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Street food in Hanoi leaves a lot to be desired.  Most of the food is bland and they don’t really have any condiments to jazz it up – unless you want saltless chilli sauce, or vinegar with garlic slices in it.  The staff aren’t to excited about serving foreigners either because of the language barrier – this is especially annoying when they only serve one dish.  Just give me what everybody else is having!!!  Oh,and they don’t have the price of anything on the English menu – is this an excuse to rip you off – prices vary wildly.

Luckily, there are a few exceptions  – Sadly exceptions rather than rules.  But one place where you can try a cross section of the nations street food is Quan An Ngon.  Its set in the courtyard of an old French colonial villa, the staff are attentive and friendly, the food is good, you can see all the food being prepared and it’s only a little more than the price of street food.  It’s also very clean – something that most places in Hanoi don’t seem to care about – you might say I can’t expect certain levels service and cleanliness in a developing country, I say go to Thailand and see how it’s done there – and it’s cheaper!!!

Anyway, At Quan An Ngon you get exactly what you expect.  I’m not saying it’s the best food in Hanoi, far from it.  It’s just really good.  And the choices are endless – Each dish being cooked in it’s own mini street food stall.  We go for a selection of rice paper rolls – Pickled pigs ear with crispy vegetables; Shredded pork skin; Sour pork sausage with green papaya and more pig skin; and finally the classic pork and shrimp roll. All text book rolls, fresh, tasty and coming with a dip specific to the filling.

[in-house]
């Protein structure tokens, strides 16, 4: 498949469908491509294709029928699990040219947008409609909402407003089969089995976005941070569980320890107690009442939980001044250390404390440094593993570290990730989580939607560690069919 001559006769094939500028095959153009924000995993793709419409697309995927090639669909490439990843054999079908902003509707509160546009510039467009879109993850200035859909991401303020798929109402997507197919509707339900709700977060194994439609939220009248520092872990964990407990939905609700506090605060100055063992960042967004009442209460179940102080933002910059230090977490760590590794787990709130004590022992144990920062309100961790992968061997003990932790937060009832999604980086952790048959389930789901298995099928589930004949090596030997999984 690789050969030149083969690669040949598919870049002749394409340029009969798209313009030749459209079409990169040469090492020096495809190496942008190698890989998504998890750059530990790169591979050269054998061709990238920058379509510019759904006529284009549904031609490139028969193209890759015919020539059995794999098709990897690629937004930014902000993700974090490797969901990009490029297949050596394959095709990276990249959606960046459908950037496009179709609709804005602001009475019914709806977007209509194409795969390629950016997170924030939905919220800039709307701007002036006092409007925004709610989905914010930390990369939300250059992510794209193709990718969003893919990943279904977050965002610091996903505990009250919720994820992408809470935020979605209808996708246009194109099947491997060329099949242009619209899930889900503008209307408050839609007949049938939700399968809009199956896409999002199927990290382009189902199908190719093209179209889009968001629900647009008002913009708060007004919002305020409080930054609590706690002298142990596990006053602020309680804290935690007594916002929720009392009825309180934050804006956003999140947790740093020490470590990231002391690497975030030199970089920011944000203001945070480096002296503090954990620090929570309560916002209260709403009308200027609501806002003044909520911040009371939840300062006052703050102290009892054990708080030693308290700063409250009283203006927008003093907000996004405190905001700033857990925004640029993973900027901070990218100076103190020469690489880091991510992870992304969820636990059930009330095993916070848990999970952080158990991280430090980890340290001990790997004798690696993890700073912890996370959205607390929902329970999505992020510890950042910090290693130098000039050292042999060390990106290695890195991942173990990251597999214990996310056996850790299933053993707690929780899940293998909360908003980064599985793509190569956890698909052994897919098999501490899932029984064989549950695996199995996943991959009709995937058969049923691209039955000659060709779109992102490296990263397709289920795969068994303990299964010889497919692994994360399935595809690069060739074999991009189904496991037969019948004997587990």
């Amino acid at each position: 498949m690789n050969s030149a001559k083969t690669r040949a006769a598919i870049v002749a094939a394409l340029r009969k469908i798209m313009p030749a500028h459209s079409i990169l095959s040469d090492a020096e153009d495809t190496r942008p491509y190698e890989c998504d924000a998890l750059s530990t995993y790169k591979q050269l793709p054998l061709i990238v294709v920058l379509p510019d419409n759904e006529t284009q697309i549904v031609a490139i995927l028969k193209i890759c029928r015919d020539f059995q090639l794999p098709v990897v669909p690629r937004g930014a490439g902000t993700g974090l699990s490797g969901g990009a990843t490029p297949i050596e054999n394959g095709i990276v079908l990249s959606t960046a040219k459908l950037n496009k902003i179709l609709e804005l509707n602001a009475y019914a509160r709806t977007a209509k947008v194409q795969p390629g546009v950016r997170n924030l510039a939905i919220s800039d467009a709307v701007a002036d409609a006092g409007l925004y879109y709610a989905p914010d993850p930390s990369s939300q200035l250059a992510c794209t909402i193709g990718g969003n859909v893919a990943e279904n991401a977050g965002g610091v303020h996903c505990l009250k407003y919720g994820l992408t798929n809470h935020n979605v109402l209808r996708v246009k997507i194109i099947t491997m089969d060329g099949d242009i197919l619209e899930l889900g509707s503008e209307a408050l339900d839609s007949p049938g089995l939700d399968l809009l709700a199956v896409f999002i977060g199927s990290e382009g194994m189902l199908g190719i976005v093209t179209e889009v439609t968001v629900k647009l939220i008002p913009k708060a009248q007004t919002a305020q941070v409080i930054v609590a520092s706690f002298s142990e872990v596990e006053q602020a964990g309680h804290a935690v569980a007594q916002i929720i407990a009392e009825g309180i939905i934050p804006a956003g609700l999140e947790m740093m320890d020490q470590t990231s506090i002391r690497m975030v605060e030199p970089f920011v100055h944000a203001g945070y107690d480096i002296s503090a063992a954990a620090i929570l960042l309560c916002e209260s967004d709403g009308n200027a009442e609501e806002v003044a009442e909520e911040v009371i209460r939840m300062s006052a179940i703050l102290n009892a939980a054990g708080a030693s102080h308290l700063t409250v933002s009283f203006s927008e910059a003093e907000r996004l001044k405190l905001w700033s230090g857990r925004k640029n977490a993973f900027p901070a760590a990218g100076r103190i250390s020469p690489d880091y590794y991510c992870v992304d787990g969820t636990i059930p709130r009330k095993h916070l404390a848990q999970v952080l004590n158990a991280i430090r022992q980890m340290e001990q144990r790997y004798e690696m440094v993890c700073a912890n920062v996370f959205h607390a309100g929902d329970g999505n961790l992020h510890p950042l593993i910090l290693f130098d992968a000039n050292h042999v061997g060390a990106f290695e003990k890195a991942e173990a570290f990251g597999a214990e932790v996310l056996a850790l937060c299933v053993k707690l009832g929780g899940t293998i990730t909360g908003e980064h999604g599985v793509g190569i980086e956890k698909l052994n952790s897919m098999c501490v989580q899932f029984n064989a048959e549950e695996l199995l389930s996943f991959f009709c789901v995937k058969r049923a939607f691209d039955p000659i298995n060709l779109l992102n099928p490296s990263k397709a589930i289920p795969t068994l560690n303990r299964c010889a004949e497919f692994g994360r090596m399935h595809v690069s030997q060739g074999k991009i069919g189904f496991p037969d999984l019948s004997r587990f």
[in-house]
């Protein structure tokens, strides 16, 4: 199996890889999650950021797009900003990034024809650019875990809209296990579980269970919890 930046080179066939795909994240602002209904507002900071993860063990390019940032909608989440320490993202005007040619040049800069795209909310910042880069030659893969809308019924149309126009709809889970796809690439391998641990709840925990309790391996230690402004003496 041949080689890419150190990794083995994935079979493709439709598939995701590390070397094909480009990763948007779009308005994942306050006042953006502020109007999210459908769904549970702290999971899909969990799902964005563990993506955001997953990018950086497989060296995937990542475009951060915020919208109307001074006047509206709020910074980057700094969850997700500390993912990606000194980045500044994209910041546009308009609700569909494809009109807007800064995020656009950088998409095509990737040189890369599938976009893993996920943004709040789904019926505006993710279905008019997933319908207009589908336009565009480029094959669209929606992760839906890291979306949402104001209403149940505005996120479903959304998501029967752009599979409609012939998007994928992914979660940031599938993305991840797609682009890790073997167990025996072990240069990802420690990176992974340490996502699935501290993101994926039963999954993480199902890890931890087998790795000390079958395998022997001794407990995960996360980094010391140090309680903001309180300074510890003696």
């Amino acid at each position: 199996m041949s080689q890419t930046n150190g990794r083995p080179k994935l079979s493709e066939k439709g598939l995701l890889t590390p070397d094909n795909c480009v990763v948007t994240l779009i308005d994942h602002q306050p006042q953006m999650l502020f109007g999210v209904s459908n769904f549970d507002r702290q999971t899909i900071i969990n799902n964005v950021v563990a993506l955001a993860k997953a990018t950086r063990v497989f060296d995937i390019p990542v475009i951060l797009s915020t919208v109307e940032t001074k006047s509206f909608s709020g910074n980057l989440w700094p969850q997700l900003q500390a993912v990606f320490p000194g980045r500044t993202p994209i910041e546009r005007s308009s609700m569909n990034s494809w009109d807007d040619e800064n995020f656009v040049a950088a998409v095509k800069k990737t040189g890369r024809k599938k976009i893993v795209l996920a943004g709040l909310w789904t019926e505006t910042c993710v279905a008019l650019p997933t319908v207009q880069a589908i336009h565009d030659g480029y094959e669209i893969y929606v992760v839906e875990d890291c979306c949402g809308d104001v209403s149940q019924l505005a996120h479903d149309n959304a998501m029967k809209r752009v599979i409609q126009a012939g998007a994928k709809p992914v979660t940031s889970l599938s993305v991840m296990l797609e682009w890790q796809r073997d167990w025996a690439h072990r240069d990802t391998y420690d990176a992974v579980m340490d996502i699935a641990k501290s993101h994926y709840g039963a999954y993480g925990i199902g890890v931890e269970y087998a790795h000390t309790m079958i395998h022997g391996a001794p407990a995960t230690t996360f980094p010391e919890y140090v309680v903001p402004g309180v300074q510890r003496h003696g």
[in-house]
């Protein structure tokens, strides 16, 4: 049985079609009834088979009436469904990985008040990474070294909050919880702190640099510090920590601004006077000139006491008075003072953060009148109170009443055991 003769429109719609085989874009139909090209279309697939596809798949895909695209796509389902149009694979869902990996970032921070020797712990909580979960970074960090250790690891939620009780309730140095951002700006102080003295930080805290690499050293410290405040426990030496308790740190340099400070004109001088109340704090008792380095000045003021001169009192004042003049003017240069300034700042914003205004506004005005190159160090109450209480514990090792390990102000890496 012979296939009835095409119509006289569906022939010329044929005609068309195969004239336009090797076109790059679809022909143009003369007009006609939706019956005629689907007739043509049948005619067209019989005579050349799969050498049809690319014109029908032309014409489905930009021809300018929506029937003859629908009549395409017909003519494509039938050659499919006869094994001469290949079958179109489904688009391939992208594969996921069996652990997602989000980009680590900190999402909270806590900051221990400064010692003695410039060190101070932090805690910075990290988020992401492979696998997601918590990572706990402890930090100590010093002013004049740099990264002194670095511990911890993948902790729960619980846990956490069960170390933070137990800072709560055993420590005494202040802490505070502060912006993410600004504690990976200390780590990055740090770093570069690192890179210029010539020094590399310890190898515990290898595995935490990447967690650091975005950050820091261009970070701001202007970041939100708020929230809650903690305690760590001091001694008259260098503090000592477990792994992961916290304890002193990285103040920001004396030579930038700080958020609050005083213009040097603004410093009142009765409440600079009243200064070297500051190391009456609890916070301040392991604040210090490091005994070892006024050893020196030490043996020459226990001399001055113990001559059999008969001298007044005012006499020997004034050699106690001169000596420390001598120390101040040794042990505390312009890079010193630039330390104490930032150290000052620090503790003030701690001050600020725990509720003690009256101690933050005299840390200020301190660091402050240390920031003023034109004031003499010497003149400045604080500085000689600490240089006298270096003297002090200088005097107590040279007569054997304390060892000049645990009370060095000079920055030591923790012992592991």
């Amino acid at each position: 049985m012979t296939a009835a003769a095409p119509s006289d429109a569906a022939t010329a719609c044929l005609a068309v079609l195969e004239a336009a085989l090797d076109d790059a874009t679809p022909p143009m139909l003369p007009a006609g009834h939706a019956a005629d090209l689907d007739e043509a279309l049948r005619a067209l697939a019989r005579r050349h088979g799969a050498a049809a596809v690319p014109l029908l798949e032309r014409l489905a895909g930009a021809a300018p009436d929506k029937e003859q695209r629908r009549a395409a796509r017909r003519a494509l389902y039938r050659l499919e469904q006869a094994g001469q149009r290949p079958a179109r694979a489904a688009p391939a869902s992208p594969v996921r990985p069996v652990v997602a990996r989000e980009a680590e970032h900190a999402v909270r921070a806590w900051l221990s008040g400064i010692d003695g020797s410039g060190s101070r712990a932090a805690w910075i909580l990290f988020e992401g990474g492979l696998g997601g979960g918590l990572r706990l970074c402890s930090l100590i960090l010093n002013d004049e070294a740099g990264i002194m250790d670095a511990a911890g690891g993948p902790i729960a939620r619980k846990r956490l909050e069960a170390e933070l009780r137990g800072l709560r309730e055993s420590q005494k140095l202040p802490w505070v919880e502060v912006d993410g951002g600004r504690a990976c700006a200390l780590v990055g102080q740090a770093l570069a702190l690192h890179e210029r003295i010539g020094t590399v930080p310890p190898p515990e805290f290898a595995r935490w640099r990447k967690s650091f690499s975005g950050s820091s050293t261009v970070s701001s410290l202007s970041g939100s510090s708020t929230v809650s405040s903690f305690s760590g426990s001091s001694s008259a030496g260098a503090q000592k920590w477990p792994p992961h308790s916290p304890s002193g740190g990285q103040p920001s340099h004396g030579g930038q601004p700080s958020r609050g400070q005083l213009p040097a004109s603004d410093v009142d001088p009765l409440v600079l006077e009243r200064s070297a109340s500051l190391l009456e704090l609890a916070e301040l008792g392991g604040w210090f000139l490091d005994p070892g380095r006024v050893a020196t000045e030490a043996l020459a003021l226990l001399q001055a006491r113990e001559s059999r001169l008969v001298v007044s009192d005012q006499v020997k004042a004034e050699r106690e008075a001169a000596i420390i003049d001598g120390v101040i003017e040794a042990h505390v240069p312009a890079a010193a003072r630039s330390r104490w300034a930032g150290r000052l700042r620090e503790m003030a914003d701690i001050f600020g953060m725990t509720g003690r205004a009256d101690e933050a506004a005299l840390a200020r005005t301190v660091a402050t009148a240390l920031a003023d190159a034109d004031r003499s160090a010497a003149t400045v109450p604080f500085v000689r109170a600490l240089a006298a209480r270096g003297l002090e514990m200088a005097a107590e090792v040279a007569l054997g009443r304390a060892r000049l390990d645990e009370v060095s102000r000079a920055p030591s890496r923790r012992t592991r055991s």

After this we had a huge Banh Xeo.  A crispy rice flour pancake stuffed with beansprouts, herbs shrimp and pork belly slices.  This was Amazing, so fresh, the way I imagined Vietnamese food.  we also had spicy chicken wings,which weren’t the same standard as the rest of the food, but you can’t win them all.

On a second visit we try the shrimp hash steamed on sugar cane, another winner.  Steamed shrimp mousse with a great fresh taste, and an interesting presentation, like some weird drumsticks.  The waitress then cuts the mousse into wrappable pieces which you match with what I can only describe as pieces of rice noodle pancake.

This time we also eat a crispy salad of papaya, banana flower, mixed herbs and strips of dried sweet beef – This is dressed in the usual sweet sour light dressing common in Vietnam and dusted with some extra crunch in the form of crushed peanuts.  When I eat salad as fresh and crispy as this I always wonder at how something so simple can be so tasty, so good. Why cant the creators of limp flavourless salads taste stuff like this – maybe then I wont have to eat soggy lettuce again.

All in all a great meal, and if you’re in town definitely get yourself to this place.  Or try eating at every stall in town till you find something decent.

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